After eight years of extraordinary monetary programs implemented by central banks such as the Fed, and crony stimulus packages created by Congress and the White House, there has actually been little to show in the general economy during this period except for declines in GDP and a new ‘part-time’ job market paradigm.
The fact of the matter is that all industries in a given economy eventually reach a point of peak production, where either a lack of innovation, or the cost of that production, leads to declining sales and revenues. We saw this in the steel industry during the late 1970’s and early 80’s, and are now seeing it in the field of technology where consumer products such as Smartphones and televisions are treading water because all that is now being produced in a given business cycle are adaptations of the old rather than innovations of a new.
Interestingly however, the next great innovations may be coming from the need side of the ledger rather than the discretionary. By this I mean that industries such as healthcare, education, and energy will very soon require a paradigm shift that will make each one cheaper, yet just as potent for the consumer.
In the realm of energy we are seeing a push globally for newer and cleaner energy sources to replace petroleum and to make energy less expensive for both residential and industrial use. Innovators like Elon Musk are stretching the boundaries of this progress but like the Westinghouse’s of yesteryear, and the General Electrics of today, corporations are waiting for someone else to invent the product so they can then co-opt it into their own business models rather than investing themselves in the innovations of tomorrow.
In education the model is much more entrenched, and thus the cost-basis of education is that much greater. Bureaucracy and ideological instruction have driven the costs of learning to astronomical heights while at the same time lowering the value of the product because there is little incentive in a state run monopoly to provide the best product to consumers. And eventually the old models of classrooms and campuses will be replaced with computers and the internet since children at even the youngest ages can accomplish more with a mouse and a search engine than they can with teachers and their idiotic models and curriculums.
And while innovations in both of these industries, that of energy and education, will lead to a combination of better standards of living for all it will also lead to a downsizing of millions of jobs as those in the fields of petroleum and teaching will have to adapt to a new vocation or become unemployable.
Yet there is also a third industry that stands on the cusp of an old axiom that teaches that necessity is the mother of invention, and that industry of course is that of healthcare. For years the cost of insurance, medical visits, and of course pharmaceuticals have risen almost exponentially while the services received for each have declined sharply. And much of this has been due to the monopolies of a few powerful corporations and their control over politicians and medical associations.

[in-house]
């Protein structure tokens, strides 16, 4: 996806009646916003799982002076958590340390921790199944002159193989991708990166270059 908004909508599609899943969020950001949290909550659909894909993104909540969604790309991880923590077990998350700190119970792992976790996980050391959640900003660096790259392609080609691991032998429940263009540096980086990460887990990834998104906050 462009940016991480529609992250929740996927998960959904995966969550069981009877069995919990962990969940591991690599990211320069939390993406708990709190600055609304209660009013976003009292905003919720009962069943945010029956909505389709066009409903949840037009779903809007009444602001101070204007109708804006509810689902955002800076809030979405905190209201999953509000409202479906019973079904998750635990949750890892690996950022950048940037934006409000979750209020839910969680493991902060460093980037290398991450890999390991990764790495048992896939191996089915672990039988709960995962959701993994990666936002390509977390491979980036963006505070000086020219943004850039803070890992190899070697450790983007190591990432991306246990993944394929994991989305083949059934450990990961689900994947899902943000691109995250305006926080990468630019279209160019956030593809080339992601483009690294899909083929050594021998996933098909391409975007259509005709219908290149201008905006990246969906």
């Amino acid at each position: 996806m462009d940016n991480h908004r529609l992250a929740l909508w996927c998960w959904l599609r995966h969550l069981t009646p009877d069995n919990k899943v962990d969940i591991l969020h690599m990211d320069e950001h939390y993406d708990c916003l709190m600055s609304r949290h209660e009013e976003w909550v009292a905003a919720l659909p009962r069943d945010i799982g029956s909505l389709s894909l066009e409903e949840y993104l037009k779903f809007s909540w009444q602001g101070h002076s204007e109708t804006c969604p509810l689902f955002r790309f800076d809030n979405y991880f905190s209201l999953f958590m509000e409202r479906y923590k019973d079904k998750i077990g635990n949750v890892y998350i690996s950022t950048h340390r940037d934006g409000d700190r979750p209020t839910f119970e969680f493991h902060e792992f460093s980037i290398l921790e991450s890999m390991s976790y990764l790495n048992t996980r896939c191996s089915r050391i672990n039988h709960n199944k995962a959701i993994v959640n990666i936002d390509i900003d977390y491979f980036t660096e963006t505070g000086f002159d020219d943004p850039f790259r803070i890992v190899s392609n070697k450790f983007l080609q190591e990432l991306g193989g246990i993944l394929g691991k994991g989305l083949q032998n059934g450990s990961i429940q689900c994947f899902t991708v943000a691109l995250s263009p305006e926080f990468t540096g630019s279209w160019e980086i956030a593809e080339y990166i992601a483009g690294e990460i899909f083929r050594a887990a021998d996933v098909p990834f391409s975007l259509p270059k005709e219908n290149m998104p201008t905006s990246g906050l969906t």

So what new innovations or opportunities are out there for the American people to both profit from, and even improve their lifestyles in healthcare at a time when their premiums from Obamacare are about to virtually bankrupt millions of people? The answer for many, at least in the short term, may come from a plant that is found to grow on the side of the road.
On Nov. 8 five more states will have referendum votes to decide whether to legalize marijuana for both medicinal and recreational use. And looking at the success of legalization in the states of Colorado and Washington, yes votes could mean billions of dollars of real growth for both businesses and government coffers.
Nearly 100 years ago marijuana and its sister product hemp where vilified and later made illegal through lobbying efforts by monopolies in the pharmaceutical and fabric industries. And it has only been through the efforts done within the alternative health and media industries that has brought clarity to the effects that corporate and government propaganda had imposed on society in regards to the true benefits of this agricultural crop.
According to several studies there are upwards of 50 different beneficial effects from taking marijuana in any of its multiple forms. And this alone can save tens if not hundreds of billions of dollars each year for Americans who today are stuck buying pills and services from Big Pharma that only treat their illnesses rather than curing them.
But perhaps the two biggest benefits of all from legalizing marijuana are the creation of new jobs and businesses that almost anyone can do, even at home, along with massive cost savings for municipal and state governments in no longer having to investigate or prosecute pot offenders. In fact, according to statistics out of both Washington and Colorado, it is estimated that besides the tens of millions of dollars in new tax revenues received from the legal sale of marijuana, these states are also saving hundreds of millions in unnecessary law enforcement and court costs for investigating and trying drug offenders who simply use marijuana as a recreational or medicinal drug.
As we saw just last month with the Epipen scandal, the primary reasons for the skyrocketing costs in healthcare are almost solely tied to government regulation and monopolistic practices by corporations. And it is exactly this type of cronyism that has led to the decline in American prosperity, which in just a few days the voters of a few states can alleviate if they truly want to break the trend of stagnant innovation.